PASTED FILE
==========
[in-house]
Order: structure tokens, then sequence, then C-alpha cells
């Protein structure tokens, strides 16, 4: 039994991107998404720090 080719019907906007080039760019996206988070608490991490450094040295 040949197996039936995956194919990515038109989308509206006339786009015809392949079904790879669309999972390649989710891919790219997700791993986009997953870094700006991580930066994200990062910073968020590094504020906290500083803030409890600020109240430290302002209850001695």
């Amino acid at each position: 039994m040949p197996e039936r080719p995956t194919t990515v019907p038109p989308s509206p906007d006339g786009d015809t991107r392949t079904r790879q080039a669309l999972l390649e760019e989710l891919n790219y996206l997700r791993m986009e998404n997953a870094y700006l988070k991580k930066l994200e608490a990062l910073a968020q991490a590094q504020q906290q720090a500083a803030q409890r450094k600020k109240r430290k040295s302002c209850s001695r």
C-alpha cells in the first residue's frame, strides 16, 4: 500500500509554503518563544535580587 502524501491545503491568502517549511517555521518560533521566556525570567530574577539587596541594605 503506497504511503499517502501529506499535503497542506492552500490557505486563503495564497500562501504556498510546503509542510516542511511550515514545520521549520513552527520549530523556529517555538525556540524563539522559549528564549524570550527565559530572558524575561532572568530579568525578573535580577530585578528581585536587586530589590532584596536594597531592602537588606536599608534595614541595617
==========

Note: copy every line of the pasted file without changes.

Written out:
[in-house]
Order: structure tokens, then sequence, then C-alpha cells
């Protein structure tokens, strides 16, 4: 039994991107998404720090 080719019907906007080039760019996206988070608490991490450094040295 040949197996039936995956194919990515038109989308509206006339786009015809392949079904790879669309999972390649989710891919790219997700791993986009997953870094700006991580930066994200990062910073968020590094504020906290500083803030409890600020109240430290302002209850001695």
């Amino acid at each position: 039994m040949p197996e039936r080719p995956t194919t990515v019907p038109p989308s509206p906007d006339g786009d015809t991107r392949t079904r790879q080039a669309l999972l390649e760019e989710l891919n790219y996206l997700r791993m986009e998404n997953a870094y700006l988070k991580k930066l994200e608490a990062l910073a968020q991490a590094q504020q906290q720090a500083a803030q409890r450094k600020k109240r430290k040295s302002c209850s001695r």
C-alpha cells in the first residue's frame, strides 16, 4: 500500500509554503518563544535580587 502524501491545503491568502517549511517555521518560533521566556525570567530574577539587596541594605 503506497504511503499517502501529506499535503497542506492552500490557505486563503495564497500562501504556498510546503509542510516542511511550515514545520521549520513552527520549530523556529517555538525556540524563539522559549528564549524570550527565559530572558524575561532572568530579568525578573535580577530585578528581585536587586530589590532584596536594597531592602537588606536599608534595614541595617